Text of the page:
Shining A Light On Rural India

One Young World Ambassador, Paras Fatnani tells us about Project Chirag and its impact on rural India .

Follow Paras and Project Chirag on Twitter:

@Parasfatnani

@ProjectChirag

 

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400 million People in 72,000 villages of India have no access to any form of electricity. The day ends when they see the last ray of sunshine sink into the land and seas. Their only hope after dusk is to use kerosene lamps, which not only emit poor quality light but also have serious health an environmental hazards. Furthermore there exists a danger from burning kerosene lamps over turning and drinking of kerosene by children which has even caused death in certain areas. Even in today’s age, rural families in India spend a large fraction of their income on this source of unsafe and inefficient lighting.


The need


India’s heart beats in its villages. A few years back, students from H.R. College of Commerce & Economics in Mumbai decided to visit some villages and the reality was rather unnerving. They realized that just 4-5 hours out of their beloved megapolis Mumbai, their fellow countrymen and women lived in unbelievably poor conditions. Extremely touched by the visit, they decided that they would take it upon themselves to bring about rural transformation in these dark villages. Bringing light was the solution to many problems and this shaped the need for an alternative which was continuously available, durable, safe and affordable.


The solution


Solar home lighting for rural India


Project Chirag (www.projectchirag.com) is an initiative by students of H.R. College, Mumbai to provide solar lighting to rural households having no access to electricity. Two solar powered lights are provided to the targeted households catering to both indoor and outdoor lighting requirements, thus providing the beneficiaries with a safe & clean source of light beyond sunset.


Introducing solar lighting to the lives of the villagers exhibits a direct impact on their lives, namely - higher productive & work hours, children are able to study at night, women can cook fresh food, it facilitates better access to medical clinics post sunset, there are lesser deaths from snake bites and ultimately it leads to an outright sense of security.


Unique approach


Involving the youth – Students of various schools & universities are involved in the grass root level execution of Project Chirag. These students participate in all phases of the project and are thus provided with a platform for experiential learning through their exposure to the needs of rural India.  It also makes them more sensitive and responsible towards their society, country and the world.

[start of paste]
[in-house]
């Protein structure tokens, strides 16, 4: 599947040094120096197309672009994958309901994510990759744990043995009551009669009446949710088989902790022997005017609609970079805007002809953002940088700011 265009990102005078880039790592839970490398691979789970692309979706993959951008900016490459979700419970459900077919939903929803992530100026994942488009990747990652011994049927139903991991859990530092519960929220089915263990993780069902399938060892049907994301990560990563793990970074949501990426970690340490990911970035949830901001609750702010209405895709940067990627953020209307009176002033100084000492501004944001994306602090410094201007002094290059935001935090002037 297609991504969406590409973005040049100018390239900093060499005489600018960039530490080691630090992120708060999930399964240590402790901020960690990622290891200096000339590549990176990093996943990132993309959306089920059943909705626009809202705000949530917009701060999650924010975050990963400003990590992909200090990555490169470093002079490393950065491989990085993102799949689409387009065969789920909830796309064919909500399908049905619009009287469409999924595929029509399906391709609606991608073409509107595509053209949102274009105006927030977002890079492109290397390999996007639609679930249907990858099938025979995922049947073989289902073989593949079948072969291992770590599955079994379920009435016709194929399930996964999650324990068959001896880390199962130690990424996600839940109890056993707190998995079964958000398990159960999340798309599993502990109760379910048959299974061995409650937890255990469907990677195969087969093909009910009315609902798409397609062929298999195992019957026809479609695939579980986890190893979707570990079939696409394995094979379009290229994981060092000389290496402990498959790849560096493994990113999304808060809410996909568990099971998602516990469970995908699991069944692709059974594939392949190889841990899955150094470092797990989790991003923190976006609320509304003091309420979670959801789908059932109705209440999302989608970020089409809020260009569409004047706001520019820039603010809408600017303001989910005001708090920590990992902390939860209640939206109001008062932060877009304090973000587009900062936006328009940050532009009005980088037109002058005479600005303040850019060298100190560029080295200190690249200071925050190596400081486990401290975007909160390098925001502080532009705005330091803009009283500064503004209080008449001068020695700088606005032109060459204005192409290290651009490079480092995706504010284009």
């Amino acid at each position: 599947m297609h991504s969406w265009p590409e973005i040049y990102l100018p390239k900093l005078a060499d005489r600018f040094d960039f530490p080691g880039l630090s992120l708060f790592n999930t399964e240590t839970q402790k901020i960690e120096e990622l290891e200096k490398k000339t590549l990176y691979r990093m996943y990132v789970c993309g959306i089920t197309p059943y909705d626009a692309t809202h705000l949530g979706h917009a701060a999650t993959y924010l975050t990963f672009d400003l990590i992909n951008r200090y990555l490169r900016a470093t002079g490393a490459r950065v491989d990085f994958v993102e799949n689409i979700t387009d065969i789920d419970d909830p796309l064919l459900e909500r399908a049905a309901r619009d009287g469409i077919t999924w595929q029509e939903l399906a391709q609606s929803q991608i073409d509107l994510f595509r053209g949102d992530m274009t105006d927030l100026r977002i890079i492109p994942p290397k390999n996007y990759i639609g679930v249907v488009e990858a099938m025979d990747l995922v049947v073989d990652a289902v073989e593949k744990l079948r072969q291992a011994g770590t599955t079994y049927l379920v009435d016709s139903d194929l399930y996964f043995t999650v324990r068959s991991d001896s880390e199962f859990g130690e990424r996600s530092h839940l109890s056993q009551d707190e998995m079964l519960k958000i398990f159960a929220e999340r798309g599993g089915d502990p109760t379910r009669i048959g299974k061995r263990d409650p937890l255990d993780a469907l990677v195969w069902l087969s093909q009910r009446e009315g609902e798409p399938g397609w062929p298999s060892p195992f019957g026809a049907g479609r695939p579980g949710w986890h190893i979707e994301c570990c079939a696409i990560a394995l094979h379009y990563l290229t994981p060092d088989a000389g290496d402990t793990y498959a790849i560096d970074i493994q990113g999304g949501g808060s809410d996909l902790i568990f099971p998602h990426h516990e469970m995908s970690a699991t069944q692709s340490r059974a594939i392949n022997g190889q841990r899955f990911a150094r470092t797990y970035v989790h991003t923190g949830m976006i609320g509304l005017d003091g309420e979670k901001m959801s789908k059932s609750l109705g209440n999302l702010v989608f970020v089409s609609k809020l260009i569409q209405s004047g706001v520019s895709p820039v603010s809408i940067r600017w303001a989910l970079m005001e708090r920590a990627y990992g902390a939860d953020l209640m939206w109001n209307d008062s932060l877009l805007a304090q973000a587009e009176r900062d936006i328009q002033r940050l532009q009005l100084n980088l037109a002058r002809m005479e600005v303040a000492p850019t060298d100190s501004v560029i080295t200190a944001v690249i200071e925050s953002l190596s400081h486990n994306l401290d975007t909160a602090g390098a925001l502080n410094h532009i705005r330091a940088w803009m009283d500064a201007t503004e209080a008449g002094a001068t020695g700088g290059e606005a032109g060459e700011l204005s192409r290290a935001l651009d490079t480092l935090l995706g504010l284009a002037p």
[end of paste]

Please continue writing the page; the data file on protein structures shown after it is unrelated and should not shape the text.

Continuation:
Involving the differently abled – The paraplegic community together with deaf & mute individuals have formed an essential element of the project’s value chain in the assembly of the solar devices as well as service and maintenance of the solar equipment formerly installed. With the idea that the differently abled should not always be on the receiving end but also be able to contribute to change, we’ve involved and enabled these individuals to earn an annual income of 40% higher than the average per-capita income in India and also be able to contribute in creating a brighter and better India.


In just 2 years, as of January 2013, 120 villages have been lit up, impacting 4,726 households and more than 25,000 people. In 2012, we established the Chirag Rural Development Foundation that will ensure the long term success of the project.


Sounds incredible, this is what the collective power of the youth is capable of doing! It is not about talking, it’s about doing. It’s not about problems, it’s about solving them. It’s not about having vision, it is about putting dates to those visions and making them goals. It is finally about contributing that small drop towards making “India Shining” in the true sense.

 

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(Above: Students getting involved with the execution of Project Chirag in Navapada Village, Jawhar Taluka, Maharashtra)


Project Chirag in the UK


Project Chirag is now scoping further development in the UK and with the help and support of motivated students of Kings College, London; we established our first UK university chapter in November 2012. We are currently working on developing another 5 university chapters including the one at the University of Westminster and are trying to set up the Project Chirag UK charity in 2013. These chapters and the registered charity will be instrumental in raising funds and awareness in the UK and help take the project further to deliver light in villages in India and over a period of time, globally as well.


Many institutions like International Students House and various corporate firms have come forward to show their support towards the project and are helping mobilize action across the UK. If you wish to join the movement or support it in anyway, please feel free to connect with me.


In the words of Mahatma Gandhi “Be the change you want to see in the world”

 

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(Above: Paras Fatnani speaking at the One Young World Summit 2012, Pittsburgh)